State Sets Date for Annual Natural Area Meeting

Freedom—June 13—The annual meeting of Ossipee Lake Natural Area stakeholders will be held in Freedom on Friday, June 21, according to a statement by the N.H. Division of Forests and Lands.

The meeting will at 10:30 a.m. in the Micah Room of Camp Calumet on Ossipee Lake Road. In addition to stakeholder group members, the public is invited to attend, comment and ask questions.

The stakeholder group, comprised of boaters, conservationists and agency officials, was formed in 2007 to help write a management plan for the property, which the state purchased from developers in 1969.

As chronicled in a recent series of articles on the Ossipee Lake Alliance website, the property’s globally rare plants and natural communities were allowed to be damaged by boaters for 30 years by the now-defunct state agency DRED before a site management plan went into effect in 2009.

Under N.H. Forests and Lands management since 2017, the site’s rare plants and natural communities have begun to recover. But frustration with the agency is high, especially among neighboring property owners who say nuisance behavior at the site is on the rise, including vandalism and trespassing.

The state is expected to be asked at the meeting how it plans to restore the boating community’s support for the self-monitoring model that is the core of its site management plan.

Boater support for self-monitoring collapsed during the pandemic, and all but one of the boaters in the stakeholder group resigned from the forum and have not been replaced. Other stakeholder positions, including town representatives, have been unfilled for years.

Forest and Lands Director Patrick Hackley last year said enforcement of the site rules continues to be hampered by a lack of Forest Rangers, and a legal restriction that prevents Marine Patrol officers from issuing tickets for trespassing, taking dogs ashore and other violations of the posted state regulations.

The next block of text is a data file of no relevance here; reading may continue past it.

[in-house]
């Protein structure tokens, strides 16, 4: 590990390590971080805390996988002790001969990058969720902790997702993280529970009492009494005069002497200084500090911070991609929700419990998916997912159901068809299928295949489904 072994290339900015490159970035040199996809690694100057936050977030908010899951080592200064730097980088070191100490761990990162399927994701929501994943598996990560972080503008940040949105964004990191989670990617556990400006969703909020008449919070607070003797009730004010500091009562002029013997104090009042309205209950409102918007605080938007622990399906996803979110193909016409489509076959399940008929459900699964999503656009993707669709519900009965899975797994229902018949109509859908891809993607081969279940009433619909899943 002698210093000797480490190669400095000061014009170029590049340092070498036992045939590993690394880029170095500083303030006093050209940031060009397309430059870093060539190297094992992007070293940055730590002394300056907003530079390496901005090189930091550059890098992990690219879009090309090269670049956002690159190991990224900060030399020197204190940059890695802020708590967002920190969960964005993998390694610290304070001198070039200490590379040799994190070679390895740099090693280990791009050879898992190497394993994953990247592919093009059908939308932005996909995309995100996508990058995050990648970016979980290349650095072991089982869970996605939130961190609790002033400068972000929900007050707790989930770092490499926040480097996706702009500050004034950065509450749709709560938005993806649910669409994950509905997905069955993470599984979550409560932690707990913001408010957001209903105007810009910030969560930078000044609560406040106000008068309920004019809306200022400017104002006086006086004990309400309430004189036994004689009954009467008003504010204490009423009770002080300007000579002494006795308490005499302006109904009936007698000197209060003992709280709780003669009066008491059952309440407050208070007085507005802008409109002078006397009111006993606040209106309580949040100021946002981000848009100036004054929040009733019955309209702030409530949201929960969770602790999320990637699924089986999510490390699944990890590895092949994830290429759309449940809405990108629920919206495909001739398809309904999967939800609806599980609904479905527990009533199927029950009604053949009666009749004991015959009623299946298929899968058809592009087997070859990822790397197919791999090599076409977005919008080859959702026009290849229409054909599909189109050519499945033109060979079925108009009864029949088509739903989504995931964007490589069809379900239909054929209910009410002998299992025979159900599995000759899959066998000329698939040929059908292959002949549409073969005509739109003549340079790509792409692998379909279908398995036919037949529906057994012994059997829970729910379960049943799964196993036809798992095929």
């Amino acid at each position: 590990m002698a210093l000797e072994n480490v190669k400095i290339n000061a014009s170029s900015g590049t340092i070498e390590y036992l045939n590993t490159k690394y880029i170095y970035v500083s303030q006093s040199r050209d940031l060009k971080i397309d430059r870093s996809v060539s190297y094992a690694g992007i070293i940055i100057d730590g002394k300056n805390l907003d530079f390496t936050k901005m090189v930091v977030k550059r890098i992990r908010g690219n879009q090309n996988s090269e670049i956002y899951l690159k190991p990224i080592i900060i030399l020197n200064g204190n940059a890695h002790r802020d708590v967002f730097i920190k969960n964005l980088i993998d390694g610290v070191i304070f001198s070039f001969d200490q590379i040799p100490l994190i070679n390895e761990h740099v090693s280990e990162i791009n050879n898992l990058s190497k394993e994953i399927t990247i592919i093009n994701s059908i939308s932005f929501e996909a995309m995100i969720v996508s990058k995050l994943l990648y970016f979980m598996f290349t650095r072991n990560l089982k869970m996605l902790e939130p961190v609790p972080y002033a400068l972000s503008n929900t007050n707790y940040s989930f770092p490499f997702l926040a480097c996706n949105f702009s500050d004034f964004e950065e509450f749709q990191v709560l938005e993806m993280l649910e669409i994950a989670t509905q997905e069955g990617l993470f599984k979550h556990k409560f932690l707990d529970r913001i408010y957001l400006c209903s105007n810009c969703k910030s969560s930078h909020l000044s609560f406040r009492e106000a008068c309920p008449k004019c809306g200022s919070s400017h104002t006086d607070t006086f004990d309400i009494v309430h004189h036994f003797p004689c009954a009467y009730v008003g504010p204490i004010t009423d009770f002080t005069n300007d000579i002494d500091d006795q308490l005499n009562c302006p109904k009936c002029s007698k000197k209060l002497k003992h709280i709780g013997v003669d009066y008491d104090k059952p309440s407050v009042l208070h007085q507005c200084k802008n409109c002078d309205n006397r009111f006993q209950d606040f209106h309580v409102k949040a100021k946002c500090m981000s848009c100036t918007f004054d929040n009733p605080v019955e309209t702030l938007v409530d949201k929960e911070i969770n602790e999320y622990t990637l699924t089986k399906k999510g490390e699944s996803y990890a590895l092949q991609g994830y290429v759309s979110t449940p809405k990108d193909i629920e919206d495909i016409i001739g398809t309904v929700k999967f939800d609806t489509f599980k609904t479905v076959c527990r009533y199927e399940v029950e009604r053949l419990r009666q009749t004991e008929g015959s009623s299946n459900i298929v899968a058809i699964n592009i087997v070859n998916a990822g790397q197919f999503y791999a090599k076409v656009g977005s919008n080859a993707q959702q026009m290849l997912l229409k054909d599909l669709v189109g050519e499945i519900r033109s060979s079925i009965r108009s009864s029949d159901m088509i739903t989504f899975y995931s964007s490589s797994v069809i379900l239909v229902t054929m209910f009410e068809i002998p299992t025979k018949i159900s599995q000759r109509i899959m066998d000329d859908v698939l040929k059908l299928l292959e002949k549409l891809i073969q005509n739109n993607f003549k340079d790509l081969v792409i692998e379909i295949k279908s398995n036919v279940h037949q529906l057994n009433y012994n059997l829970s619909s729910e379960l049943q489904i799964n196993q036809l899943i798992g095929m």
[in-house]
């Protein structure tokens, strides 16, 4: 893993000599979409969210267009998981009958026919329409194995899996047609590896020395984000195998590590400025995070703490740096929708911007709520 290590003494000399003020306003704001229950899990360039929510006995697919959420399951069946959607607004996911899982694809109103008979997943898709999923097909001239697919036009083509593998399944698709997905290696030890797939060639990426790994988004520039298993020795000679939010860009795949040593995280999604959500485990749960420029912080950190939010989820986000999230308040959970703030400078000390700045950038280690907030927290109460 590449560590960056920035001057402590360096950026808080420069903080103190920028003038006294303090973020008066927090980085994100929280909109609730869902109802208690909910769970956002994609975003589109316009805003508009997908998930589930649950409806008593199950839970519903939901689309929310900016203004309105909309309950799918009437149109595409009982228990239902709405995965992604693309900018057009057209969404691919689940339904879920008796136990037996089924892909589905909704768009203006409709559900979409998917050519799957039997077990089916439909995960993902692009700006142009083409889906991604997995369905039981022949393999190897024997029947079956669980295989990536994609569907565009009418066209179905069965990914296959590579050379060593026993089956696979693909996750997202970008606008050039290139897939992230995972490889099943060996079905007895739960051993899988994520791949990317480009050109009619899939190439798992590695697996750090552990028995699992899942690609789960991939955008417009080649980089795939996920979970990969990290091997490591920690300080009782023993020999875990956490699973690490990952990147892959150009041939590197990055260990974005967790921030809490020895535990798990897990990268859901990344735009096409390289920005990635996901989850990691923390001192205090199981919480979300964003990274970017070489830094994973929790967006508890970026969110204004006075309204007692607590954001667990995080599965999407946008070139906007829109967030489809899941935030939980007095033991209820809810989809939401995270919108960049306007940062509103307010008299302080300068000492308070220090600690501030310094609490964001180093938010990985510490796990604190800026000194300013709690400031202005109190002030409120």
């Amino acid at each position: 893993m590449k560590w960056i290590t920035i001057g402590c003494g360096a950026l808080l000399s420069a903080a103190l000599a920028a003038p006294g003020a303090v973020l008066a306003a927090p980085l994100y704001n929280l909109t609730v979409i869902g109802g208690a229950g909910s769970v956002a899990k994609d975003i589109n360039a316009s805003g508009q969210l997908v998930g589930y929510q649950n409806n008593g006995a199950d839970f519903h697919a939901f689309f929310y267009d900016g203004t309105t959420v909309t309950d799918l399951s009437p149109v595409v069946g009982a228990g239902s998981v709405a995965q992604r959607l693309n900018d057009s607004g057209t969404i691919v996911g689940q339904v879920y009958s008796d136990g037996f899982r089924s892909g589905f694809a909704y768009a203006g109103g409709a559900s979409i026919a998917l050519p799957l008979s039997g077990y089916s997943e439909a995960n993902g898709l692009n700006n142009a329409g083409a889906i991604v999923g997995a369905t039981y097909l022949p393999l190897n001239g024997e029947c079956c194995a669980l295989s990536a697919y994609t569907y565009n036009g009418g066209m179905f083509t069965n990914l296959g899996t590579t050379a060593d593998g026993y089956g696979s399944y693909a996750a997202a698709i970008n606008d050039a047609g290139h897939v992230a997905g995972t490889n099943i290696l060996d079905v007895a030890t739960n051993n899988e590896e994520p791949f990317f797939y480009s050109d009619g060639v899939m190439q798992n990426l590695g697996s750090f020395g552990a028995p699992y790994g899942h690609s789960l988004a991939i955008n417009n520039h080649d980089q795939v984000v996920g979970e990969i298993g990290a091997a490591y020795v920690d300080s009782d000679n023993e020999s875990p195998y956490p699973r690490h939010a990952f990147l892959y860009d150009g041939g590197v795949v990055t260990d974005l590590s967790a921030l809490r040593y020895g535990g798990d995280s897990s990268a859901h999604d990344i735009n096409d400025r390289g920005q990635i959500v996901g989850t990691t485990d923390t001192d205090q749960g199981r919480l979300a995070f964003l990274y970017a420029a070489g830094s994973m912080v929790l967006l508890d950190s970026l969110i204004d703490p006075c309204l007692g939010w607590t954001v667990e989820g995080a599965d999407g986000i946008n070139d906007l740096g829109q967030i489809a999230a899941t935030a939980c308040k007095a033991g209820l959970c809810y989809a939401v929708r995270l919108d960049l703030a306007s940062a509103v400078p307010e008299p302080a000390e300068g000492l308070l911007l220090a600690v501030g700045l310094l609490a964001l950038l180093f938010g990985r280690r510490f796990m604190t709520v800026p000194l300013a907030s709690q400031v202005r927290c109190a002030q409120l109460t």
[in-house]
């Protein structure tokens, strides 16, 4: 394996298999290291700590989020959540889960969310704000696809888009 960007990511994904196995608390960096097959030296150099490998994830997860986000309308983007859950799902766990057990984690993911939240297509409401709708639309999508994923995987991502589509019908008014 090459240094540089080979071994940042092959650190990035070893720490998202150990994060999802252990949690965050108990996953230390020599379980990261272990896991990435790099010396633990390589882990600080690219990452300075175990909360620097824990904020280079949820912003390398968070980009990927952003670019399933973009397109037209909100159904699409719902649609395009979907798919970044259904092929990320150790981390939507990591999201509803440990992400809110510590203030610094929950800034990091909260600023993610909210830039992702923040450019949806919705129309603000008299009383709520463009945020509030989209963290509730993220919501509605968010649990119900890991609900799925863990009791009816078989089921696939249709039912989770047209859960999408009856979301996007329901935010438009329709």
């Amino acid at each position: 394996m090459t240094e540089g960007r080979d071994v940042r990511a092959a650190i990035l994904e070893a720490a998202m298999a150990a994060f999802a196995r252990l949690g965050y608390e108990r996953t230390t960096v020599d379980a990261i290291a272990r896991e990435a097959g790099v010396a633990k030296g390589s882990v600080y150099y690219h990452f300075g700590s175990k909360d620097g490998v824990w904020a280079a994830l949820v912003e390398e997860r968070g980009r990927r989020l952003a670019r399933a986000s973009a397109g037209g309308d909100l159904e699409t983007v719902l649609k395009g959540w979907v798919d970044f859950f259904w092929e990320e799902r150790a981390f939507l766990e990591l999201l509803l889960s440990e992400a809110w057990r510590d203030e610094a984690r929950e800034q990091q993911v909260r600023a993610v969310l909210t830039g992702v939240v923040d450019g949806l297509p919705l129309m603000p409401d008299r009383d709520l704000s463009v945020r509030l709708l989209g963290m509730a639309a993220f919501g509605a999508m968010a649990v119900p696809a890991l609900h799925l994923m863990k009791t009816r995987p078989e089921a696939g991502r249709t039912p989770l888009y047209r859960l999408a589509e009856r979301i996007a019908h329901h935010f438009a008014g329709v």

Experiments with hidden cameras to record bow numbers of violators produced mixed but promising results before being paused during the pandemic. The cameras remain in storage.

The possibility of increasing fines for trespassing received a thumbs-up from participants at last year’s stakeholder meeting, with State Forest Ranger Thomas Trask suggesting that the fine be set at $1,200 per violation.

Forest and Lands Director Hackley said he will report on the agency’s progress in seeking approval for increased fines during the June 21 meeting.

2 Comments

  1. Jacqueline 1 month ago June 14, 2024

    I hope something is accomplished SOON! We have been seeing the area being taken over with DEFIANT TRESPASSERS. They know that there is NO problem with rules that are never enforced. Unless, there are fines issued of substantial amount, it is going to be “Same old, Same Old.”

    REPLY
  2. Richard 1 month ago June 19, 2024

    Our government in action. Deplorable. No accountability.

    REPLY

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